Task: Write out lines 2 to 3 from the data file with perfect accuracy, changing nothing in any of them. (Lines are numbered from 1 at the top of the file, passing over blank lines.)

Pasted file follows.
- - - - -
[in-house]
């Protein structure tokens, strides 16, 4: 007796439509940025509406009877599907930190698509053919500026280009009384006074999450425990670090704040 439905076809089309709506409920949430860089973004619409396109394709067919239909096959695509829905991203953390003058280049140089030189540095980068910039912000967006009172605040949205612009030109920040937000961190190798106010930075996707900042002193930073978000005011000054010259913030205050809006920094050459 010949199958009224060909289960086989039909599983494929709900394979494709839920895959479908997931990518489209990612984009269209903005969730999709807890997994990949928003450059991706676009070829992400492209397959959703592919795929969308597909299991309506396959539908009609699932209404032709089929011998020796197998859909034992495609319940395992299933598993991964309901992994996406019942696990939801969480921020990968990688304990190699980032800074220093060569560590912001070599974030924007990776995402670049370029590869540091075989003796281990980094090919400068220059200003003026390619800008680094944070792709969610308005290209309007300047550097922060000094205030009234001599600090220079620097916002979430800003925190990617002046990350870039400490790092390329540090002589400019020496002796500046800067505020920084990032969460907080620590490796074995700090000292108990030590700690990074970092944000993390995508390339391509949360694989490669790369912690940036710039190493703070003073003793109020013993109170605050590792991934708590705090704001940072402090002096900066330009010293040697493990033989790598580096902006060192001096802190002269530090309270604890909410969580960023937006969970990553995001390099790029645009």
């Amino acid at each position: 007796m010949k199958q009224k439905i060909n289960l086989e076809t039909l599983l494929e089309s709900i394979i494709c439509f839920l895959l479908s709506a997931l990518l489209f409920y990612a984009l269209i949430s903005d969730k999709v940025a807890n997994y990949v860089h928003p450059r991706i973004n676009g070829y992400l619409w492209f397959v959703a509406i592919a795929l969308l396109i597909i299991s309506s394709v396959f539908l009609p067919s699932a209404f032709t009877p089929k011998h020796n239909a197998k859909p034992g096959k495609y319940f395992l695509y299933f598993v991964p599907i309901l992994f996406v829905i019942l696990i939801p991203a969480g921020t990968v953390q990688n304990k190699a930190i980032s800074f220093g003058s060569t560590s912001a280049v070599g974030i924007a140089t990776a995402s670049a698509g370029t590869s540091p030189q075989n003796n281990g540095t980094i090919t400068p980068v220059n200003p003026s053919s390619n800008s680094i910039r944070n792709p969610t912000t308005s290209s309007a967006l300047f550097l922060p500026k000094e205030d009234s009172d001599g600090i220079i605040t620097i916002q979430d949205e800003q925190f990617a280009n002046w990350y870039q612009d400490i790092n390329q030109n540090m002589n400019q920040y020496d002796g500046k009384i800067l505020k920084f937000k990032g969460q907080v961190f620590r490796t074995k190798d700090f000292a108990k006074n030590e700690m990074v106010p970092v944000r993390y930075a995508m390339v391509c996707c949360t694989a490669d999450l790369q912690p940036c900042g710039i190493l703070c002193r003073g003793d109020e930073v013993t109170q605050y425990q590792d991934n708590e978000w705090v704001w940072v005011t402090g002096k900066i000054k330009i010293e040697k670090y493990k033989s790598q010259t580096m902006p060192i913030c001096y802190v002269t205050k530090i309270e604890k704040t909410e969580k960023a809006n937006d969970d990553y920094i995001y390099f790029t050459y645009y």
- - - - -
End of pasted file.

């Protein structure tokens, strides 16, 4: 007796439509940025509406009877599907930190698509053919500026280009009384006074999450425990670090704040 439905076809089309709506409920949430860089973004619409396109394709067919239909096959695509829905991203953390003058280049140089030189540095980068910039912000967006009172605040949205612009030109920040937000961190190798106010930075996707900042002193930073978000005011000054010259913030205050809006920094050459 010949199958009224060909289960086989039909599983494929709900394979494709839920895959479908997931990518489209990612984009269209903005969730999709807890997994990949928003450059991706676009070829992400492209397959959703592919795929969308597909299991309506396959539908009609699932209404032709089929011998020796197998859909034992495609319940395992299933598993991964309901992994996406019942696990939801969480921020990968990688304990190699980032800074220093060569560590912001070599974030924007990776995402670049370029590869540091075989003796281990980094090919400068220059200003003026390619800008680094944070792709969610308005290209309007300047550097922060000094205030009234001599600090220079620097916002979430800003925190990617002046990350870039400490790092390329540090002589400019020496002796500046800067505020920084990032969460907080620590490796074995700090000292108990030590700690990074970092944000993390995508390339391509949360694989490669790369912690940036710039190493703070003073003793109020013993109170605050590792991934708590705090704001940072402090002096900066330009010293040697493990033989790598580096902006060192001096802190002269530090309270604890909410969580960023937006969970990553995001390099790029645009």
């Amino acid at each position: 007796m010949k199958q009224k439905i060909n289960l086989e076809t039909l599983l494929e089309s709900i394979i494709c439509f839920l895959l479908s709506a997931l990518l489209f409920y990612a984009l269209i949430s903005d969730k999709v940025a807890n997994y990949v860089h928003p450059r991706i973004n676009g070829y992400l619409w492209f397959v959703a509406i592919a795929l969308l396109i597909i299991s309506s394709v396959f539908l009609p067919s699932a209404f032709t009877p089929k011998h020796n239909a197998k859909p034992g096959k495609y319940f395992l695509y299933f598993v991964p599907i309901l992994f996406v829905i019942l696990i939801p991203a969480g921020t990968v953390q990688n304990k190699a930190i980032s800074f220093g003058s060569t560590s912001a280049v070599g974030i924007a140089t990776a995402s670049a698509g370029t590869s540091p030189q075989n003796n281990g540095t980094i090919t400068p980068v220059n200003p003026s053919s390619n800008s680094i910039r944070n792709p969610t912000t308005s290209s309007a967006l300047f550097l922060p500026k000094e205030d009234s009172d001599g600090i220079i605040t620097i916002q979430d949205e800003q925190f990617a280009n002046w990350y870039q612009d400490i790092n390329q030109n540090m002589n400019q920040y020496d002796g500046k009384i800067l505020k920084f937000k990032g969460q907080v961190f620590r490796t074995k190798d700090f000292a108990k006074n030590e700690m990074v106010p970092v944000r993390y930075a995508m390339v391509c996707c949360t694989a490669d999450l790369q912690p940036c900042g710039i190493l703070c002193r003073g003793d109020e930073v013993t109170q605050y425990q590792d991934n708590e978000w705090v704001w940072v005011t402090g002096k900066i000054k330009i010293e040697k670090y493990k033989s790598q010259t580096m902006p060192i913030c001096y802190v002269t205050k530090i309270e604890k704040t909410e969580k960023a809006n937006d969970d990553y920094i995001y390099f790029t050459y645009y």